“ALERT: DUE TO LIMITED TRANSPORTATION AVAILABILITY AS A RESULT OF NATIONWIDE COVID-19 IMPACTS, PACKAGE DELIVERY TIMES MAY BE EXTENDED. PRIORITY MAIL EXPRESS® SERVICE WILL NOT CHANGE.” READ MORE ›
The King of Stuff welcomes Spencer Klavan, host of the Young Heretics podcast and Assistant Editor for The Claremont Review of Books and The American Mind. Jon and Spencer discuss why everyone should read the classics, why Western Civilization is worth saving, and the future of the academy.
Subscribe to the King of Stuff Spotify playlist featuring picks from Jon and his guest. Spencer’s songs of the week are “exile” by Taylor Swift and Bon Iver, and “Grow As We Go” by Ben Pratt. Jon’s are “Speigel im spiegel” by Arvo Pärt and “Watch You, Watch Me” by Suuns.
Our fellow American citizens have not been on their best behavior recently. Those who look for the positive side of human nature have certainly been struggling this year. People seem mean. The rioters in cities across the country seem intent on destroying just for the sake of destruction. I get dirty looks in the grocery store if my obediently worn mask does not adequately cover my nose. Those who disagree on anything are often unwilling even to speak to one another, viewing everyone else as evil rather than simply holding a different perspective. If I were to attempt to convince you of the beauty of human nature right now, I would surely fail. But let me try.
In my line of work, I often work with patients who are dying. When I tell someone that I have found a disease that I can’t fix, and that their time here on earth is limited, you would think that they would immediately regress into bitter selfishness: “All those people get to go out partying tonight, without a care in the world. While I have chemo in the morning, and I will feel horrible, until I die. This is not fair.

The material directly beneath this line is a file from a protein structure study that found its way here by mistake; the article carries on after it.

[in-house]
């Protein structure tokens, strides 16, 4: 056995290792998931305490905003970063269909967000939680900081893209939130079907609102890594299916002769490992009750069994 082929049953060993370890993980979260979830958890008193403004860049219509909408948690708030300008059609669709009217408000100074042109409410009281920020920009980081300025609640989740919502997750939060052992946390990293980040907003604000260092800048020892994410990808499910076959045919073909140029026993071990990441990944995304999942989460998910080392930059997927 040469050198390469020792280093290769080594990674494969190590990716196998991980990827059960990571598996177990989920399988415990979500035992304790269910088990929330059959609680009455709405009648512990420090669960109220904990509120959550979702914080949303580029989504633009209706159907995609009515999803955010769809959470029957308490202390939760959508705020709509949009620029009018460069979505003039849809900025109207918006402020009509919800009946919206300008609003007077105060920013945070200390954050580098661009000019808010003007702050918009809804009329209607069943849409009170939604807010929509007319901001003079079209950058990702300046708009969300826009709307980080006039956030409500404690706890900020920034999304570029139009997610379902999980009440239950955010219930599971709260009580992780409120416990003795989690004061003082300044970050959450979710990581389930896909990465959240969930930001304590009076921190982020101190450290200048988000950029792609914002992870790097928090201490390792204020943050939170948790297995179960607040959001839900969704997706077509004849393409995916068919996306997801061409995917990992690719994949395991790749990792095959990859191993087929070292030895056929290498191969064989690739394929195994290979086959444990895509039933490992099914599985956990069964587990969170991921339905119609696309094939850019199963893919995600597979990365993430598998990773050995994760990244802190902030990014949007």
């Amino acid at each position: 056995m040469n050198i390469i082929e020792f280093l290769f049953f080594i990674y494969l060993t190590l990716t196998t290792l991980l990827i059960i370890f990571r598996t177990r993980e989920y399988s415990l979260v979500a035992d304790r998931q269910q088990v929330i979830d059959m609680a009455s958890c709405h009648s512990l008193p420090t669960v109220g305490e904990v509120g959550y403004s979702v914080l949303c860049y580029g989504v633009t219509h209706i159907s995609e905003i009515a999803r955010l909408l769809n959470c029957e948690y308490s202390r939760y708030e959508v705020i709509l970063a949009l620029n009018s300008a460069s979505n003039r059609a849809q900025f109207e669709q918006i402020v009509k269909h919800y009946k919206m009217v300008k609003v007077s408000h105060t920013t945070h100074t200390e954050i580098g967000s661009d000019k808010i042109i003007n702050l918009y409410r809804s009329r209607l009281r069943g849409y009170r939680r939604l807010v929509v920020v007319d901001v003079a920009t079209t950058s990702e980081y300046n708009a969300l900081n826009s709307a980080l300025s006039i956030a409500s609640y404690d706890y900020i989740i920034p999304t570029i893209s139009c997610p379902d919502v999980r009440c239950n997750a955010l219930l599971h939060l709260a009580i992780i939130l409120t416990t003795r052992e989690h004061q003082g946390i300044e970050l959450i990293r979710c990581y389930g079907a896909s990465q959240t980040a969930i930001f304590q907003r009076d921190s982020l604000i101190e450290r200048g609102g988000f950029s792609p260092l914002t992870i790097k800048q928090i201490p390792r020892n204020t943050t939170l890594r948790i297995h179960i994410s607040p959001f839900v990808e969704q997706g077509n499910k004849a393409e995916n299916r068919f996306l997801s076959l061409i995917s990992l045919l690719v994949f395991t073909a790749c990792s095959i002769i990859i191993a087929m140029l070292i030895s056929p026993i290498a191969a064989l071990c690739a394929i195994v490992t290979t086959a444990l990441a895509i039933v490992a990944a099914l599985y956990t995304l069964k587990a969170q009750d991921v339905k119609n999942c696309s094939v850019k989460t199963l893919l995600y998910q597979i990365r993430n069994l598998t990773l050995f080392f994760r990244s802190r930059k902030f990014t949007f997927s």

I don’t think that any of us would begrudge a terminally ill person a few thoughts like this, from time to time. That would make sense. And I do see that response in some unfortunate individuals. Sometimes. But not usually. Usually, I see something different. Something unexpected.
You may recall that, back on May 30, lawyers Urooj Rahman and Colinford Mattis were arrested for allegedly tossing a Molotov cocktail into a police car during a “peaceful” protest in New York City. According to police, the two were picked up as they drove away from the scene. Evidence of the crime includes a photo of Rahman with cocktail in hand and face partially covered with a Palestinian keffiyeh.
According to a report from IPT (the Investigative Project on Terrorism), “Islamist, Arab American and Palestinian organizations” along with civil rights groups are defending the pair with claims that the charges against them are “motivated by racism and ‘structural Islamophobia.’”
The two lawyers’ defenders include: The Center for Constitutional Rights, The Justice for Muslims Collective, Linda Sarsour’s MPower Change (MPC), the Palestinian Youth Movement (PYM), Islamic Circle of North America Council for Social Justice (ICNA-CSJ), Arab Resource and Organizing Center (AROC), and lawyers calling themselves the “Fordham Law Community,” and the “NYU Law Community.”